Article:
More than just birds are soaring the winds above Mount Mitchell.
Dozens of pilots from around the country will soon attempt to fly motorless gliders over 20,000 feet above the area’s highest peak. They hope to be propelled upward by a natural phenomenon known as wind waves, which crest when air currents blow against the mountain ridge from the northwest. The Black Mountain Range is one of the only places in the eastern U.S. where such massive updrafts occur, sometimes lifting gliders at speeds of more than 1,000 feet per minute.
The flights are fraught with dangers, as the waves also come crashing downward, creating extreme turbulence that has the potential to thrust the crafts toward the ground at similarly fast rates. Even if everything goes well, participants must take a range of steps to deal with the thin air, frigid temperatures and other challenges.
“If you get in the wrong place — the sink — the air can be coming down fast, like a rock,” says John Good, an experienced pilot who volunteers for the Soaring Society of America. “So you have to be smart and knowledgeable enough to sort that out. And careful enough so that if you get it wrong, you still have a safe place you can land.”
Another adventurous pilot, Sarah Arnold, who’s organizing this year’s annual Wave Camp, says the “uncertainty of the weather” is just part of the thrill of flying. For her, the inherent risks are well worth the rewards.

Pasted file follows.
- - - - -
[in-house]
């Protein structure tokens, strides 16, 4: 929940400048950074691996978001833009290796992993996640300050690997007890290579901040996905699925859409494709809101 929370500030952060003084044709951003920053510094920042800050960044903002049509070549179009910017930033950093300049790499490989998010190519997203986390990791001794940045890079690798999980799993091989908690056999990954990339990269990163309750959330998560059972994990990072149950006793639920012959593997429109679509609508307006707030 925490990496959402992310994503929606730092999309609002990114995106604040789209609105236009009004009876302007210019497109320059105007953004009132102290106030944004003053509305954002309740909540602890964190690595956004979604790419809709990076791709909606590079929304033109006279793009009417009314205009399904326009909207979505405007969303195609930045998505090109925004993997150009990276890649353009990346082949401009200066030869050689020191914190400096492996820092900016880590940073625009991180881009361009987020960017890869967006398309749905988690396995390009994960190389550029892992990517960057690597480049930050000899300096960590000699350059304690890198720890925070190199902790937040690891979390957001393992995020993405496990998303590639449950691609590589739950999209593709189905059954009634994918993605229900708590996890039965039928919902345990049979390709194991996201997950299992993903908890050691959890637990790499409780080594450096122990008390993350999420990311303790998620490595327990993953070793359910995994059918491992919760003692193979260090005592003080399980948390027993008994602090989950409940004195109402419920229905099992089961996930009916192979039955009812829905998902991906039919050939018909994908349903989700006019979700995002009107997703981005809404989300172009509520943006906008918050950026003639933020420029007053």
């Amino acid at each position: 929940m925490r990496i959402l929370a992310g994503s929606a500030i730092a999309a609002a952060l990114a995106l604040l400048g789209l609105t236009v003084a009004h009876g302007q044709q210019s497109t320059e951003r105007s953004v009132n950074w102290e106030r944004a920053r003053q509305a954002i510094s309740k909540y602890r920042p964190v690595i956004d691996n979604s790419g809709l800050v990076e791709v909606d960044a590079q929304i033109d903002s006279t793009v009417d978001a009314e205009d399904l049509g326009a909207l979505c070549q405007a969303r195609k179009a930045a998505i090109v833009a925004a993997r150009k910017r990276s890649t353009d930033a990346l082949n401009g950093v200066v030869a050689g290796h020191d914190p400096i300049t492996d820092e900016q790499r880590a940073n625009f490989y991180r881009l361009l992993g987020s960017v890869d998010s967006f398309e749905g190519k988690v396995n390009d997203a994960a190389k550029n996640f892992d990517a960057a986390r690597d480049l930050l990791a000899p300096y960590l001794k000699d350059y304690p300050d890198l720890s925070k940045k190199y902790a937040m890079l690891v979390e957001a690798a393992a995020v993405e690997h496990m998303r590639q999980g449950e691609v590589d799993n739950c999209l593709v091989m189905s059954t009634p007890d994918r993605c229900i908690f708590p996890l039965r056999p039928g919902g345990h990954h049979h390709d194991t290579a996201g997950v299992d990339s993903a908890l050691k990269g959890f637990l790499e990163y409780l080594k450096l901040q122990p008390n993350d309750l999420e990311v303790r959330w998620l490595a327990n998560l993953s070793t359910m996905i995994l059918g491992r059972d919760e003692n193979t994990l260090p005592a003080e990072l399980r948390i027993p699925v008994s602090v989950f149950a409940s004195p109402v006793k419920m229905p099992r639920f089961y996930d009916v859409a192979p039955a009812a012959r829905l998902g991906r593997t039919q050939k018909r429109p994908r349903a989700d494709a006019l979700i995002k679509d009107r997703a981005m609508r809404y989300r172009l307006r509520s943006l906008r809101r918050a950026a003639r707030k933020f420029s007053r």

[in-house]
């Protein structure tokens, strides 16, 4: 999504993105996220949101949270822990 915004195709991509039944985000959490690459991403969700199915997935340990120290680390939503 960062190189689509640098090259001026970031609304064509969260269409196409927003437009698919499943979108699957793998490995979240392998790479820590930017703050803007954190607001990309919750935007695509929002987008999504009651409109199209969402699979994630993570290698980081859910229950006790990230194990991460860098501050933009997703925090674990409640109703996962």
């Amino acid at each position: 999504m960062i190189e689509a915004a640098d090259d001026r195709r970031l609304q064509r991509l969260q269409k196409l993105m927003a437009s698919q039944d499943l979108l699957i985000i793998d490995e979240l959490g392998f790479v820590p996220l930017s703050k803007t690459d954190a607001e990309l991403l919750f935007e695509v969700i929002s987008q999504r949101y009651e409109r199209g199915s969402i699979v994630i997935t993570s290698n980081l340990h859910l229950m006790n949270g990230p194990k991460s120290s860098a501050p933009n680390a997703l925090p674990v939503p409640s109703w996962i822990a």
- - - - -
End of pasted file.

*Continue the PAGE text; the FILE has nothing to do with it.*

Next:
“I love the beauty of it,” she says. “You’re up there flying under all those cumulus clouds, and you look up and see the sun coming through, against the sky. To me it’s the ultimate meeting of art and science. They come together in soaring in just the most incredible way.”
Land of the sky
Most of the year, the skies over Mount Mitchell are reserved for commercial jetliners as they zip between major nearby hubs such as Charlotte and Atlanta. But the Federal Aviation Administration has granted gliders permission to sail the area’s winds for a week or two each year since the mid-1970s, redirecting jetliners to avoid crashes.
The ’70s were the sport’s heyday, and in 1978, John Cross broke the state record for motorless flight above Mitchell, rising to a height of 29,350 feet.
Arnold, who has been organizing the local gatherings since 2011, also operates a gliderport in Chilhowee, Tenn., which offers rides and instruction. In recent years, the sport of soaring has been seeing a resurgence, she says, noting that people are coming from as far away as Colorado this year to ride the Mitchell wave.
Her main duty will be towing the gliders from the Shiflet airfield in Marion up in a traditional gas-powered plane to about 7,000 feet toward the mountain ridge, looking for the most powerful wave to release them into.
It’s a tough job, even with the luxury of motor power. “In between those waves, there’s extreme turbulence,” she says. “That’s very challenging.”
Arnold and other participants will be hoping for better luck than they had at last year’s camp, which was marked by poor weather and an unfortunate crash. Jay Campbell slammed his glider into a tree along Big Ridge Road near Mitchell. He suffered severe injuries but survived after a rescue crew lowered him, according to WLOS reports.